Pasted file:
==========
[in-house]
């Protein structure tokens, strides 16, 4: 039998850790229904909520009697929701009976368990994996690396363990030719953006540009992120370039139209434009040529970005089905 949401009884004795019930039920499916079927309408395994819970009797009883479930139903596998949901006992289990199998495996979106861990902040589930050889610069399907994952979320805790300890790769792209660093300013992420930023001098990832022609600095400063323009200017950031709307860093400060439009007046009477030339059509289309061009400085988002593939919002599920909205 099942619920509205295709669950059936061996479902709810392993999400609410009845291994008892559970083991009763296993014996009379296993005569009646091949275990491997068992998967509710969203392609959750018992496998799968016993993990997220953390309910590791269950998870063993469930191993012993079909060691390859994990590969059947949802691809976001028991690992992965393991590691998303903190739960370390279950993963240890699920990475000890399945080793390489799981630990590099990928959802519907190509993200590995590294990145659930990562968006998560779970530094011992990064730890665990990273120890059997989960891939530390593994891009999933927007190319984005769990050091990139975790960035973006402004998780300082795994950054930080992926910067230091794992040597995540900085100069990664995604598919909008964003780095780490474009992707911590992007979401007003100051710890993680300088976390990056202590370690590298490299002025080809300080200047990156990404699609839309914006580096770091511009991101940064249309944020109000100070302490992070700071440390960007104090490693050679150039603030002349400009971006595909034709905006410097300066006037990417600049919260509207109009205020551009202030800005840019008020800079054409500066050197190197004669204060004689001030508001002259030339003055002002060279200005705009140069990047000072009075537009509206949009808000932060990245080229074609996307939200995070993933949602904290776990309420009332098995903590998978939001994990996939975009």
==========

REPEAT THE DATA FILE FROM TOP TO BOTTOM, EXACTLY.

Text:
[in-house]
């Protein structure tokens, strides 16, 4: 039998850790229904909520009697929701009976368990994996690396363990030719953006540009992120370039139209434009040529970005089905 949401009884004795019930039920499916079927309408395994819970009797009883479930139903596998949901006992289990199998495996979106861990902040589930050889610069399907994952979320805790300890790769792209660093300013992420930023001098990832022609600095400063323009200017950031709307860093400060439009007046009477030339059509289309061009400085988002593939919002599920909205 099942619920509205295709669950059936061996479902709810392993999400609410009845291994008892559970083991009763296993014996009379296993005569009646091949275990491997068992998967509710969203392609959750018992496998799968016993993990997220953390309910590791269950998870063993469930191993012993079909060691390859994990590969059947949802691809976001028991690992992965393991590691998303903190739960370390279950993963240890699920990475000890399945080793390489799981630990590099990928959802519907190509993200590995590294990145659930990562968006998560779970530094011992990064730890665990990273120890059997989960891939530390593994891009999933927007190319984005769990050091990139975790960035973006402004998780300082795994950054930080992926910067230091794992040597995540900085100069990664995604598919909008964003780095780490474009992707911590992007979401007003100051710890993680300088976390990056202590370690590298490299002025080809300080200047990156990404699609839309914006580096770091511009991101940064249309944020109000100070302490992070700071440390960007104090490693050679150039603030002349400009971006595909034709905006410097300066006037990417600049919260509207109009205020551009202030800005840019008020800079054409500066050197190197004669204060004689001030508001002259030339003055002002060279200005705009140069990047000072009075537009509206949009808000932060990245080229074609996307939200995070993933949602904290776990309420009332098995903590998978939001994990996939975009």